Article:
Scott Christian Sava's Dreamland Chronicles takes a college man back to his childhood whimsy by transporting Alexander to the Dreamland, a magical world he stopped believing in when he was 12. The series has all the magic of Little Nemo or The Wizard of Oz, with a sensibility that makes it almost instantly relatable to people of all ages. He began the adventure online, but several places have collected this series including, most recently, IDW Publishing. Sava told us what it was like taking a series he's been working on since 2002 and introducing it to so many different people.

THE PULSE: What is The Dreamland Chronicles? For some reason, I think Little Nemo when I hear the title ...

The Dreamland Chronicles was heavily influenced by Little Nemo. In art school, we studied Winsor McCay at one point and I was blown away. I’d been writing in my sketchbook about a kid who goes to a world of dreams and here it was. Just 100 years earlier.

I kept working on ideas…but always came back to Nemo. What happened to him when he grew up? Did he fall in love with the princess? Did he still dream?

That’s how Dreamland came about. In fact…for the longest time…Alexander was named Nemo.

Now…many years later…The Dreamland Chronicles is its own story. Complete with history, relationships, and of course a fan base all its own.

I’m really happy with how it’s all come together.

THE PULSE: How did you come up with the idea of this magical realm? I mean we all hear about fantasy places and have read stories, watched movies and heard songs about mystical places, so what went into your mix to create this saga?

Exactly that. Everything I’ve read, seen in movies, and discussed with friends. It’s a bit of everything.

The “quest” is pure Hobbit. The beautiful princess the hero “gets” is from John Carter of Mars. The timeline and how time is different between worlds is from the Lion, the Witch, and the Wardrobe. Add in the Never-ending Story, Dragonslayer, Labyrinth, Legend, Clash of the Titans, Conan, and all the other movies I watched as a kid…and there’s my inspiration.

I think any creator who tells you their ideas are unique is delusional. EVERYTHING we do is based on something else we’ve seen or heard. Nothing is original anymore. It’s simply an amalgamation of our experiences.

THE PULSE: We've seen a lot of stories where in dreams someone is more powerful or has a different life than in reality. What sets Alexander's adventures apart from the rest? I mean, what do you think your story offers that others of this kin are lacking?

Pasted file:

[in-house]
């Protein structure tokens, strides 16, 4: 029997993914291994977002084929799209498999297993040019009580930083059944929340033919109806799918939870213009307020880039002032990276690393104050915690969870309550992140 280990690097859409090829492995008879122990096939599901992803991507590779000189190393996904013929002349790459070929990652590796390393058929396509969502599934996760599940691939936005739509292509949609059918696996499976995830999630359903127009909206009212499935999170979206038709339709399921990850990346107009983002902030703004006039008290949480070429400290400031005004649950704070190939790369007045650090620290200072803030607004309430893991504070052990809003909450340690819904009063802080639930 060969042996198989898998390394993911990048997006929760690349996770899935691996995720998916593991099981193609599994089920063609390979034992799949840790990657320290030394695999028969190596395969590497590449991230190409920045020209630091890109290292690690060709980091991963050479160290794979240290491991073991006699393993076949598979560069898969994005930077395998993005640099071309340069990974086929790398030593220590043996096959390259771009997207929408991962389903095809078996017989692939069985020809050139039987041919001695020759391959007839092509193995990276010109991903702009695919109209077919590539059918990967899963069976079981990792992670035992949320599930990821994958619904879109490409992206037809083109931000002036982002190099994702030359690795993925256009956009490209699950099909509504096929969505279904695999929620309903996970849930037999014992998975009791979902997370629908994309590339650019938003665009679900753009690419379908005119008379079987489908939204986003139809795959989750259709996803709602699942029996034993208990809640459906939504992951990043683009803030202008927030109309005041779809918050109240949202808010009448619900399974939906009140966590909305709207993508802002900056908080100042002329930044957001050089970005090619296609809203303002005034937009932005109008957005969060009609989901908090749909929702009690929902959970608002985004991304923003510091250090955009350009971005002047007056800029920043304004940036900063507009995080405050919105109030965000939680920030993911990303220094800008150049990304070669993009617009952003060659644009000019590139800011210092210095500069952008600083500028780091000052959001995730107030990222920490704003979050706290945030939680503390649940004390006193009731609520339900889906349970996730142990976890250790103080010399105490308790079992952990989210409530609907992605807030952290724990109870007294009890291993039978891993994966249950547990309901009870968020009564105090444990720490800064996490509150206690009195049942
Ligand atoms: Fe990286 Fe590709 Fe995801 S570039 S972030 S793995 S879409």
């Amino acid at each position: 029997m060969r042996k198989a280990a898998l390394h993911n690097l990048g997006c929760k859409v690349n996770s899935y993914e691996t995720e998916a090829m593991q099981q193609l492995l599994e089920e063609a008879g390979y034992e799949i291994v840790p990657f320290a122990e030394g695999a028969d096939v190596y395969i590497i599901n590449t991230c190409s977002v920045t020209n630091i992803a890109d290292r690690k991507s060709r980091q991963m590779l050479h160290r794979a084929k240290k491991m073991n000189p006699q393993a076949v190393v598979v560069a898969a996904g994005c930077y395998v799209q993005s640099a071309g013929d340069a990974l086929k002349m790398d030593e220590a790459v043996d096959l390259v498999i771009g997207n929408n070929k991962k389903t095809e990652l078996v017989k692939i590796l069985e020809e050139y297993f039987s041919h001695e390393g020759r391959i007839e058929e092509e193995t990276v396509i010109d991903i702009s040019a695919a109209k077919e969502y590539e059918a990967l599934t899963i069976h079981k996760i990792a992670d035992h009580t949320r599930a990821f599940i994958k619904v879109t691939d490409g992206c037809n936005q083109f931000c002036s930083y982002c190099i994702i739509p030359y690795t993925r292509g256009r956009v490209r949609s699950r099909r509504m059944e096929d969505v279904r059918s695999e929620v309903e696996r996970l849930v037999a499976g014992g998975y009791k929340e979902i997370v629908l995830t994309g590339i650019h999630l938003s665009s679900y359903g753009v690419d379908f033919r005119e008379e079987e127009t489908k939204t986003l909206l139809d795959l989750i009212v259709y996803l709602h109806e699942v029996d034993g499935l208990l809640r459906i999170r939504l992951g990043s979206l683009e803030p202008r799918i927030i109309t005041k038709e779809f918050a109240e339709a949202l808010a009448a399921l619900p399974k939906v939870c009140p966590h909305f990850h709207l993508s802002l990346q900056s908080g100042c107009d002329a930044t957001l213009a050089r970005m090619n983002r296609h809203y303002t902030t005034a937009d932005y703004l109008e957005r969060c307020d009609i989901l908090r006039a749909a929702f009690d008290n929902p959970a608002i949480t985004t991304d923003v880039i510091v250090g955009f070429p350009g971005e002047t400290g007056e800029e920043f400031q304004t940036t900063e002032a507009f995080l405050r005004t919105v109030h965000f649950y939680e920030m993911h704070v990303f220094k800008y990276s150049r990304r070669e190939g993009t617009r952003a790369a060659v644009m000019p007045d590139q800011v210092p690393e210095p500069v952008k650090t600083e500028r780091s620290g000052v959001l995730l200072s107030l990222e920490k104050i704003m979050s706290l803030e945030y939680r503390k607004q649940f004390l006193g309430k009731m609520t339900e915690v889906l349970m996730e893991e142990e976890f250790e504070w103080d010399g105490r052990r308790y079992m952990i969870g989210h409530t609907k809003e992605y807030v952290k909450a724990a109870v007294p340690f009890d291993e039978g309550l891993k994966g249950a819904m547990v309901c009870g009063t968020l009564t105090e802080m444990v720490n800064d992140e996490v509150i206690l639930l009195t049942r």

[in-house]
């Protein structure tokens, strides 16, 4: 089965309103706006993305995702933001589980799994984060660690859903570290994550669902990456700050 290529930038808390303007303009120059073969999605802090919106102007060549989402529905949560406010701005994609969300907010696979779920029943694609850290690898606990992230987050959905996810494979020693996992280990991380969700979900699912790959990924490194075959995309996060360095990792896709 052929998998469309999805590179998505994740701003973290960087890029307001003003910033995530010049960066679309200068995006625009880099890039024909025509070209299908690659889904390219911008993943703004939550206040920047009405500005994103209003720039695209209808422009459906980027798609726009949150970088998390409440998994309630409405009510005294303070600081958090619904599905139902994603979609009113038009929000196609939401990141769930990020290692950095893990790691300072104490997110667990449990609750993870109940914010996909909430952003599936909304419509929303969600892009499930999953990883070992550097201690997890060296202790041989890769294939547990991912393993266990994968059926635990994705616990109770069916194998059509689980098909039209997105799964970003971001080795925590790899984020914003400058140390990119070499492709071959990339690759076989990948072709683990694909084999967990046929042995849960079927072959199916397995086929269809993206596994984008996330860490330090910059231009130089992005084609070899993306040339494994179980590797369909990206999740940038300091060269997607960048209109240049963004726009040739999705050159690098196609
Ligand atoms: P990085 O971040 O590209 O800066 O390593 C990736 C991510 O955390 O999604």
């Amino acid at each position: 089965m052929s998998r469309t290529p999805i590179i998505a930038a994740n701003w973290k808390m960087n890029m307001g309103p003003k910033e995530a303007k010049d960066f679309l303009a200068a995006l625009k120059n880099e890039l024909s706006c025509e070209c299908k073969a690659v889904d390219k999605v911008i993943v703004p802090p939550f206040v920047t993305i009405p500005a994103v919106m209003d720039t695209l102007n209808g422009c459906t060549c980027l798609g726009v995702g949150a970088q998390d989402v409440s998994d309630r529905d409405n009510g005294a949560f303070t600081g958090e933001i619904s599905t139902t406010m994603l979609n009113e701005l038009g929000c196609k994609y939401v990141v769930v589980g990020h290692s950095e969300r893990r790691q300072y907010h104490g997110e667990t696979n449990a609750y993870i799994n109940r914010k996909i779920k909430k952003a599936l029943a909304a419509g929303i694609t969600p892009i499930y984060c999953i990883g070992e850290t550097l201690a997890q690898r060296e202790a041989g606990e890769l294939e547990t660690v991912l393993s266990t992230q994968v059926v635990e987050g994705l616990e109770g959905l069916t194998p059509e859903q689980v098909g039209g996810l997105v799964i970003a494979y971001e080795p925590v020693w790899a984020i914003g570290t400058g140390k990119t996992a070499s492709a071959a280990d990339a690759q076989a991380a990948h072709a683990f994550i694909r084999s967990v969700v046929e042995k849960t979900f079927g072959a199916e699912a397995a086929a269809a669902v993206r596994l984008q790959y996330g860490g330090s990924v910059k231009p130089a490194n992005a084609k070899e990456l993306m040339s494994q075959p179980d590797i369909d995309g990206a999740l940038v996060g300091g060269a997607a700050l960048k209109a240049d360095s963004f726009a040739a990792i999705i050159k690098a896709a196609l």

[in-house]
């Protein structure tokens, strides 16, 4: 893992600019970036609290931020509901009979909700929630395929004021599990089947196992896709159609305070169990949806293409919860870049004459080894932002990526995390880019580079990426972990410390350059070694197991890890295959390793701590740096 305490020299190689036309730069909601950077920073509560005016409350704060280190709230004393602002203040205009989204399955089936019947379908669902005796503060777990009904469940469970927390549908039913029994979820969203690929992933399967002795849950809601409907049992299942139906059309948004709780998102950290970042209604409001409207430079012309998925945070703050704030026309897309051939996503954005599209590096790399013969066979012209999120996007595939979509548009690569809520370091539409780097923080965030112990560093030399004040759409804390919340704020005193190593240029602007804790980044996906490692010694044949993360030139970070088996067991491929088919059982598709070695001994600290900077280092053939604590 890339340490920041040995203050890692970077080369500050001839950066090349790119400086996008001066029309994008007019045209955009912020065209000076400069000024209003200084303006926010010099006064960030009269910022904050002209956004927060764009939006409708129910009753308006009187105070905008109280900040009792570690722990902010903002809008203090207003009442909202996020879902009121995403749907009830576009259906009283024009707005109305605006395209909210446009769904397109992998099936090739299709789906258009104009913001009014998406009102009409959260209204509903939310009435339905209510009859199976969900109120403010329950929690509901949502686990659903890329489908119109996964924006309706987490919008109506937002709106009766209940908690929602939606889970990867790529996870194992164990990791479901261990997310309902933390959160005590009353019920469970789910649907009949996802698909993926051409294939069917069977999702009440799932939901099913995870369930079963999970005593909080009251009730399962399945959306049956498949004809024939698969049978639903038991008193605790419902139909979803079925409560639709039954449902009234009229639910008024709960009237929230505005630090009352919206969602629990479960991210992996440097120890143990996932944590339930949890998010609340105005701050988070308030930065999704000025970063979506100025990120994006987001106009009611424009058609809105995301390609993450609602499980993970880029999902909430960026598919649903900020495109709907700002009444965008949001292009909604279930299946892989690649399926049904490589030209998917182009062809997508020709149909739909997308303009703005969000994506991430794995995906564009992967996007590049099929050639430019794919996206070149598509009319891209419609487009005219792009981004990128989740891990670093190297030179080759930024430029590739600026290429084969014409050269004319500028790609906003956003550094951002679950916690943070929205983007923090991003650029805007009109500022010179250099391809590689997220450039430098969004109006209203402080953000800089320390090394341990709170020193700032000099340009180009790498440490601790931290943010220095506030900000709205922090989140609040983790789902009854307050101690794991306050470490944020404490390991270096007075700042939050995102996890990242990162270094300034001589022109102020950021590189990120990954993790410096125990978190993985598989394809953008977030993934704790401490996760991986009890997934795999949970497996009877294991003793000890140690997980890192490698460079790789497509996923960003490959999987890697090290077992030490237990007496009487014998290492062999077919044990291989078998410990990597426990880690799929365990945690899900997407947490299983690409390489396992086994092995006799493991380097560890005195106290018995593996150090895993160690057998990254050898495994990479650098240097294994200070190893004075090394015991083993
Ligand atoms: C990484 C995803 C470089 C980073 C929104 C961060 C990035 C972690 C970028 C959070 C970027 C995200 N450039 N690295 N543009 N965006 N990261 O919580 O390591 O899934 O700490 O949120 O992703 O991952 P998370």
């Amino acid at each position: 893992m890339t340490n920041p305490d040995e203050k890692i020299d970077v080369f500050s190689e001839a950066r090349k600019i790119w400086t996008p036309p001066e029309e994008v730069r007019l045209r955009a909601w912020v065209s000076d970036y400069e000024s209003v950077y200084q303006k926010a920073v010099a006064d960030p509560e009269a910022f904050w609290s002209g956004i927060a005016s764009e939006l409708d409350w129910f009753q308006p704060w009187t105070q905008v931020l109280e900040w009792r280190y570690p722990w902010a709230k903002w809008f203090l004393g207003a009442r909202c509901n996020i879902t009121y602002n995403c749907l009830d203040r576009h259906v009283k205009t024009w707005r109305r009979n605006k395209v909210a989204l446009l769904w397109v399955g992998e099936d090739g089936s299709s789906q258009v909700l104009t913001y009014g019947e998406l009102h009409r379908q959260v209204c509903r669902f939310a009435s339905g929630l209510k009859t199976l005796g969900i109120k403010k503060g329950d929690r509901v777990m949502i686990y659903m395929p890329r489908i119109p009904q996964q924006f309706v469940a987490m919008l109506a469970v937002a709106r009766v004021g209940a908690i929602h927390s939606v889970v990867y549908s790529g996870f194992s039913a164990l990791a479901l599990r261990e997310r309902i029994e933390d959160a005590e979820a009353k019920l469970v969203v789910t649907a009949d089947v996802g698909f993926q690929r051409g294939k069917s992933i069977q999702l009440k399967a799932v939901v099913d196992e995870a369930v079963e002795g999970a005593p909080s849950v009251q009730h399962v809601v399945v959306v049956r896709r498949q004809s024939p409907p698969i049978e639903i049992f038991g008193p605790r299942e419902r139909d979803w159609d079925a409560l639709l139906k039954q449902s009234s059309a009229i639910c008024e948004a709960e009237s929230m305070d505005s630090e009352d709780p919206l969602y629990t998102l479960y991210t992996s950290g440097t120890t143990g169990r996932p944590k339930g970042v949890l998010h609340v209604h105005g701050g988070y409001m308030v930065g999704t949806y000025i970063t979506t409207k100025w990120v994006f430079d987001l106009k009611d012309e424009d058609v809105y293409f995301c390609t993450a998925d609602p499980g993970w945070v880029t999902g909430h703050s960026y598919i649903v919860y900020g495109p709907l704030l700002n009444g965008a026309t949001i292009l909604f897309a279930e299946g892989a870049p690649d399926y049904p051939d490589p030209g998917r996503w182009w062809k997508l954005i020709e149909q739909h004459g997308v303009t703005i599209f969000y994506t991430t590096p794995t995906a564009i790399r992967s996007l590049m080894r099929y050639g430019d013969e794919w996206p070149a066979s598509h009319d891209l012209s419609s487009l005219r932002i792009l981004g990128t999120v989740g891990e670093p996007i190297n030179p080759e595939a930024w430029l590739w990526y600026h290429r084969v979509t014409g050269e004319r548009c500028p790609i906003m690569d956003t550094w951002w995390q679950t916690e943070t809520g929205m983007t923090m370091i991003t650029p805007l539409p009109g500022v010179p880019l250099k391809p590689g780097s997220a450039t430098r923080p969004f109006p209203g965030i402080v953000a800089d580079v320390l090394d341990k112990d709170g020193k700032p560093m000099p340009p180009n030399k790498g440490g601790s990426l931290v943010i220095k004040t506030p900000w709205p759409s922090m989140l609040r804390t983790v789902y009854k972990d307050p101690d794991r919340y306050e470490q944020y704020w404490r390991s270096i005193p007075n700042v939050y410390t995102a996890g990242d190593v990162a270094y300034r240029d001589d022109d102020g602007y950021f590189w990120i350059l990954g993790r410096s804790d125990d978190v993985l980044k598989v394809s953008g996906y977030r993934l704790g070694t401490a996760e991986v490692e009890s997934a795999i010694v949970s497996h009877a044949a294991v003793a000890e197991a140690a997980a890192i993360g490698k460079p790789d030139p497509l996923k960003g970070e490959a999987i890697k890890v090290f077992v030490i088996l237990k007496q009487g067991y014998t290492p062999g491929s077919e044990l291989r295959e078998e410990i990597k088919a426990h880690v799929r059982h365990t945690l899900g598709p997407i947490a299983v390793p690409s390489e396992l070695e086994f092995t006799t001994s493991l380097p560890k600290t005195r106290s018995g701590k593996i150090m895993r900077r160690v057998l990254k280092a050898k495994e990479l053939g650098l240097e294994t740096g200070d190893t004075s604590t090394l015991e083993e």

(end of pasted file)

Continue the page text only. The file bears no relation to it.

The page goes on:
I honestly don’t know. I mean…the compliment I’m given the most is…”your story has such a fun ‘familiar’ feeling to it”.

I think that’s the point. It has elements of movies and books I love, and therefore others have that same nostalgic feeling when they read it.

I don’t know if Alexander in Dreamland is any different than Neo in the Matrix or John Carter in Mars. It’s just that wonderful element we dream about at night. Going to a magical world where you can do more than in this mundane one.

It’s a universal desire I think. I know I would love it…and I hope my kids and the others who read Dreamland find that connection too.

THE PULSE: How long did it take you to develop The Dreamland Chronicles? What were the challenges of even getting this story off the ground?

I’ve been working on it since 2002 (when I finished Spider-Man). So it’s 7 years now. Before that it was just me doing sketches and jotting notes for 10 years.

The biggest challenge is money. It costs a LOT of money.

I’m not a modeler. My designs are nothing like Karen Krajenbrink’s wonderful drawings, and I am horrible at rigging bones and doing facial morphs.

So I had to hire a team of artists to help me build these characters and worlds. Together…we’ve created over 200 characters and 100 environments. And we’re only halfway through.

Funding is tight. I started the Dreamland Chronicles back when I was still taking on animation work. So we had money. But now I’m doing it full time and mostly we’re borrowing money from family and banks.
It’s a labor of love.

THE PULSE: How old were you when you stopped believing in imaginary creatures or magical things? You've made Alexander 12 when that happened to him; but what about you? When did you have a childhood's end?

Well my family still thinks I’m a big child still. I have action figures, games, comics and really don’t do much “grown up” stuff.

But actually BELIEVING in magical things? Oh…I don’t know. Whatever the date was…I’m sure it wasn’t a traumatic experience. Nothing noteworthy.

I picked the age of 12 for Alexander because it’s always been an age of reckoning. The age where kids turn into adults. Seemed appropriate.

THE PULSE: I know reality sets in and that's the reason a lot of people lose their fantasy ... but what happens to make Alexander at 20 remember his childhood fancy and adventure?

He finds a necklace. It takes him back to Dreamland. Without it…he’d have never returned.

And even upon his return back…he doesn’t believe it’s anything more than a dream. A very REAL dream…but just a dream nonetheless.

It’s only after many adventures and experiences that he actually starts to believe this may actually be real. This fantasy world may actual exist outside of his mind.

THE PULSE: What are some of the creatures or beings that inhabit the Dreamland? Who are the good? What is the bad?

Paddington Rumblebottom III is a rock giant. He goes from town to town teaching the inhabitants how to dance. Yes….he’s a dance instructor. He’s known throughout the land and his celebrityism (I just made that word up…) often opens up many doors for the group. People just love him.

Kiwi is our resident fairy. She’s pig tails and butterflies. She’s cute, loves pink, and loves playing match maker. But don’t’ mess with her in a fight. She’s got five fists of fury if you get on her bad side.